He said the community, school officials and the police need to sit down and figure out how serious a problem gangs are in the schools and create a plan to do something about it.

SO HOW SERIOUS a threat are the gangs? Compher said there are more than 2,000 people, including students, that affiliate themselves with gangs in Fairfax County.

But Fairfax County Police Chief Tom Manger said that figure needs to remain in perspective.

"I still think the vast, vast, vast majority of kids are not involved in gangs," said Manger. "But it is not something we can shrug off."

The exact number of gangs is hard to estimate because smaller gangs are sometime absorbed into larger ones. For that reason, the names are often changing as well, but the county does have a few larger gangs that can also be found in urban cities such as Los Angles and New York.

The police decline to publicly name the more prevalent gangs, citing public safety reasons. In addition, the police will not say what communities are more likely to see gang activity to avoid turf wars between rival gangs.

"In the last three weeks, there have been four gang-related crimes in Northern Virginia and last week one gang-related homicide [of a West Potomac graduate in Hybla Valley]," Compher said at a June 27 work session with the School Board. "Gang-related activity is up 62 percent since November."

The largest gang in the county is estimated to have 800 members and is not what police call "homegrown." Instead, the gang members made their way from Los Angeles and travel across the country recruiting new members.

"The gang is becoming very organized," Compher said. "It's not at organized crime status yet, but if it's not checked, it could be."

EACH HIGH SCHOOL in the county has a school resource officer (SRO), a Fairfax County Police officer assigned to the local high and some middle schools, who works closely with the gang unit. The SRO also gives presentations to the students to educate them about gangs.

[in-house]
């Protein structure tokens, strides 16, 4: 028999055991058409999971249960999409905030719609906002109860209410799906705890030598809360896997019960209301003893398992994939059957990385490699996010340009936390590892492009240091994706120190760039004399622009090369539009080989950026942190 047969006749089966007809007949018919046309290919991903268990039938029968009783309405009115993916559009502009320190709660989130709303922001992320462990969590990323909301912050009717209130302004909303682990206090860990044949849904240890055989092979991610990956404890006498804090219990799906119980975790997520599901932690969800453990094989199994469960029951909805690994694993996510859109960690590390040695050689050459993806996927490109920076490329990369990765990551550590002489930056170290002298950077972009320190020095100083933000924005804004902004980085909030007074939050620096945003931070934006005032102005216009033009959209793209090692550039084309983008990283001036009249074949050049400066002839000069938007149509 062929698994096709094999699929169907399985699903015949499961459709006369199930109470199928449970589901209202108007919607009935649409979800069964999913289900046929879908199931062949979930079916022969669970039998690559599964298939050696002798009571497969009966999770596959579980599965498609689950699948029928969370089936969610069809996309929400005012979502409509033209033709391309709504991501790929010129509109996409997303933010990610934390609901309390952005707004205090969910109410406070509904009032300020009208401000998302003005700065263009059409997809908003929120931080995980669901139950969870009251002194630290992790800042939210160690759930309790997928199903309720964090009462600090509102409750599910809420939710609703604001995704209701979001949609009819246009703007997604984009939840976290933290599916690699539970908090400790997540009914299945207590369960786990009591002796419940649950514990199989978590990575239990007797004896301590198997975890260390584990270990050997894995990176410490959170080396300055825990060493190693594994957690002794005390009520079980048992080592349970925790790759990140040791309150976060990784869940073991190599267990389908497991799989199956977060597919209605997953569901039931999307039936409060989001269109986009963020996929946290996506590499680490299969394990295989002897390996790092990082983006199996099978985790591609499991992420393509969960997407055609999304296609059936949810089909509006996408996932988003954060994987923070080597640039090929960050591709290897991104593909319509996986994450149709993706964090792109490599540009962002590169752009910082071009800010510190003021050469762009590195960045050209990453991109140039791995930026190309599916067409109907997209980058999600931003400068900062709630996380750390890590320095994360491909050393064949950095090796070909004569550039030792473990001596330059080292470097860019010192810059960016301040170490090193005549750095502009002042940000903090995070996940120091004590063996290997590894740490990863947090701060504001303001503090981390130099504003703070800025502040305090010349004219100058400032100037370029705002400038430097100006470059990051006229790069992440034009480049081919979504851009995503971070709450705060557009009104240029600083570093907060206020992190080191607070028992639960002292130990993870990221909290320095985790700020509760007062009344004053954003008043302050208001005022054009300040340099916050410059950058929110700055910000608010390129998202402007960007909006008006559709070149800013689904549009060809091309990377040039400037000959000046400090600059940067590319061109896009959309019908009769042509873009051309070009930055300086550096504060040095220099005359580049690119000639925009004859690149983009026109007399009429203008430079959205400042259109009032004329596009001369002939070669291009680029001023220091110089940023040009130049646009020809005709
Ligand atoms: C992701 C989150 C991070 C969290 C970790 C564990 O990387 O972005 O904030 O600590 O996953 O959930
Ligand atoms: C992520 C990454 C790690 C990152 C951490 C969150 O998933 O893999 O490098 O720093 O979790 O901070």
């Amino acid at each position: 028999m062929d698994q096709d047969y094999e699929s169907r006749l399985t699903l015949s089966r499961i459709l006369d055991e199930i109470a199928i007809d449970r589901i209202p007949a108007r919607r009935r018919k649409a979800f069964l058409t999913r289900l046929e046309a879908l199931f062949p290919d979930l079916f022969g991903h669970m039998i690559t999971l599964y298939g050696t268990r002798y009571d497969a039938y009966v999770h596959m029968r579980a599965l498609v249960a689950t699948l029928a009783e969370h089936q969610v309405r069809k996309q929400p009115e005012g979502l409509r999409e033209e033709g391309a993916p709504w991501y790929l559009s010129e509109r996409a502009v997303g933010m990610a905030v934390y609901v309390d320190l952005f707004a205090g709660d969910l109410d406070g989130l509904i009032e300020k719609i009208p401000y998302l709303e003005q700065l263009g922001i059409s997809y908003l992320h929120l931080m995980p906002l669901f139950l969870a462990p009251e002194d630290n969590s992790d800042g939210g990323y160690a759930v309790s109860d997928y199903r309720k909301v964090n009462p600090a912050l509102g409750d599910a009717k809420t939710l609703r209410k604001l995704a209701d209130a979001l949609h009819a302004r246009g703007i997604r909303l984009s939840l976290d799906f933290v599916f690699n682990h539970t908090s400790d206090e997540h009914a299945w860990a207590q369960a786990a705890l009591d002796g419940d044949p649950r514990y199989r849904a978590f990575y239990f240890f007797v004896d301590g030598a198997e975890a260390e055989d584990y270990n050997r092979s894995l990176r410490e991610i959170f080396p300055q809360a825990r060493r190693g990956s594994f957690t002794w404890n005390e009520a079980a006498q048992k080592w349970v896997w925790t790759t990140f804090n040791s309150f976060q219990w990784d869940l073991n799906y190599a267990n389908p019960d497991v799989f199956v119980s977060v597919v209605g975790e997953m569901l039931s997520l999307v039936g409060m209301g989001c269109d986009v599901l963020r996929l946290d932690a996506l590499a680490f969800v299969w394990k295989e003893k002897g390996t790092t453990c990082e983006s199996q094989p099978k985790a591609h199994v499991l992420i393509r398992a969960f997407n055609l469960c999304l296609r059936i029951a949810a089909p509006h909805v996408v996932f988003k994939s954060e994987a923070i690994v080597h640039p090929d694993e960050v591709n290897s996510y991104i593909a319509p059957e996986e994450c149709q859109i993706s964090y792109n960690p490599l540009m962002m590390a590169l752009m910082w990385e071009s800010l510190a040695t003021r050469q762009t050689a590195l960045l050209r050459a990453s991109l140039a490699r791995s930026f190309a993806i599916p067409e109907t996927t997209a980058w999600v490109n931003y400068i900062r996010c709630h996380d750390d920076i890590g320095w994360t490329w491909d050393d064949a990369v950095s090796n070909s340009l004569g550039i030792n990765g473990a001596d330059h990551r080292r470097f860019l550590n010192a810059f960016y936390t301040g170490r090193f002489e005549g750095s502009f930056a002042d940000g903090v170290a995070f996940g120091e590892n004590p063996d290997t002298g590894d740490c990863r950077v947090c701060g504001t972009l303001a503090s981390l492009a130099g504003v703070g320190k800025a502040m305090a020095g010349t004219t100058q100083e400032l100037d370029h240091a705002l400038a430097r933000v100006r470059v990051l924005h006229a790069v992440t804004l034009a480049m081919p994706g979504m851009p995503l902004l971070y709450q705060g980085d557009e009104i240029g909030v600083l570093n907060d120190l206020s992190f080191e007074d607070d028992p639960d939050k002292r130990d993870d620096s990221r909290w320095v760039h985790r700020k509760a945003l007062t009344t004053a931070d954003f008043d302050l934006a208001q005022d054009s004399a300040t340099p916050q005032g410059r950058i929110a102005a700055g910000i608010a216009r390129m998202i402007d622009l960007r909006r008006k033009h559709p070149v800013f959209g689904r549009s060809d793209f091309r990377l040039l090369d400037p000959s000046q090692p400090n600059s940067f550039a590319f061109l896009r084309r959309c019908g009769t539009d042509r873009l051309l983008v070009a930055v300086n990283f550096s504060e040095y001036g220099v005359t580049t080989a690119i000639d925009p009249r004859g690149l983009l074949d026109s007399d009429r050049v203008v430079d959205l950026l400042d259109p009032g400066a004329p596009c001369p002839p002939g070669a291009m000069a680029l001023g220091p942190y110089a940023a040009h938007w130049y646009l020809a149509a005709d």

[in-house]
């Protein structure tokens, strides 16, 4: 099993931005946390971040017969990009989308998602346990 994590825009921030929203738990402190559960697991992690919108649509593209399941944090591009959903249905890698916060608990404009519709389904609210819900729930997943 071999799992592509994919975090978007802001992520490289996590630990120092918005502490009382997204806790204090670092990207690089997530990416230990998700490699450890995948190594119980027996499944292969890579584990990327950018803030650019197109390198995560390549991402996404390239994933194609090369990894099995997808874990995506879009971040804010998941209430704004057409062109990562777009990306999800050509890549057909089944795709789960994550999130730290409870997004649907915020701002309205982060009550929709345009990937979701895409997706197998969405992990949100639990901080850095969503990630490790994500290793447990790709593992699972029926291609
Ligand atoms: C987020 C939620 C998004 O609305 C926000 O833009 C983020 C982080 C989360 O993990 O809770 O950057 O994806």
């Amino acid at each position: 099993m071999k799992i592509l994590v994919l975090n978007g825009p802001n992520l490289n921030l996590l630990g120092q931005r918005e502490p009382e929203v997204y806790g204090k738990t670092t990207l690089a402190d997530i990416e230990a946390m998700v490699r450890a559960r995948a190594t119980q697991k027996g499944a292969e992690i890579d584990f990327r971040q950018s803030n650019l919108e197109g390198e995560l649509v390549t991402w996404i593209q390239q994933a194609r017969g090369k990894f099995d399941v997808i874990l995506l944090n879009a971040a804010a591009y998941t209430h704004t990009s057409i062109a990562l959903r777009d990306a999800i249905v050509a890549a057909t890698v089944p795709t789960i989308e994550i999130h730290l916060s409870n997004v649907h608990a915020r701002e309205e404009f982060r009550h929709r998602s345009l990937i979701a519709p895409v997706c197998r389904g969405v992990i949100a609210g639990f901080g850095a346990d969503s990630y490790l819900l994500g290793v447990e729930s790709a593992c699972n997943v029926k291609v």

"The SRO program is the best we have as far as getting information to the kids," Compher said.

The gang unit, which has eight full-time detectives assigned to it, will also do presentations for parents and other community groups. A pamphlet prepared by the police warns parents that such things as sudden poor grades, withdrawal from the family, change in friends, use of hand signals, development of a bad attitude, changing of appearance and graffiti can all be indicators of possible gang involvement. The police recommend parents become involved in their child's education, get to know their child's friends and to communicate with their child.

"There are probably a number of kids out there that are involved in gangs and their parents are clueless," Manger said. "The parents that constantly ask their kids questions, look at their kids’ computer, know their kids' friends, are the ones who will know if their children are involved in gangs."

Typically, gang members tend to be between the ages of 13 to 21 years old, have low self-esteem, feel like they don't get enough attention at home and have a hard time making decisions and communicating with others.

"There are many reasons why kids join gangs, but a big part is feeling like they belong," Manger said. "At 13-14 years old, kids feel lost and want to feel like they belong to something."

Compher also said the county does have neo-Nazi and skinhead groups, but they are not tracked by the gang unit.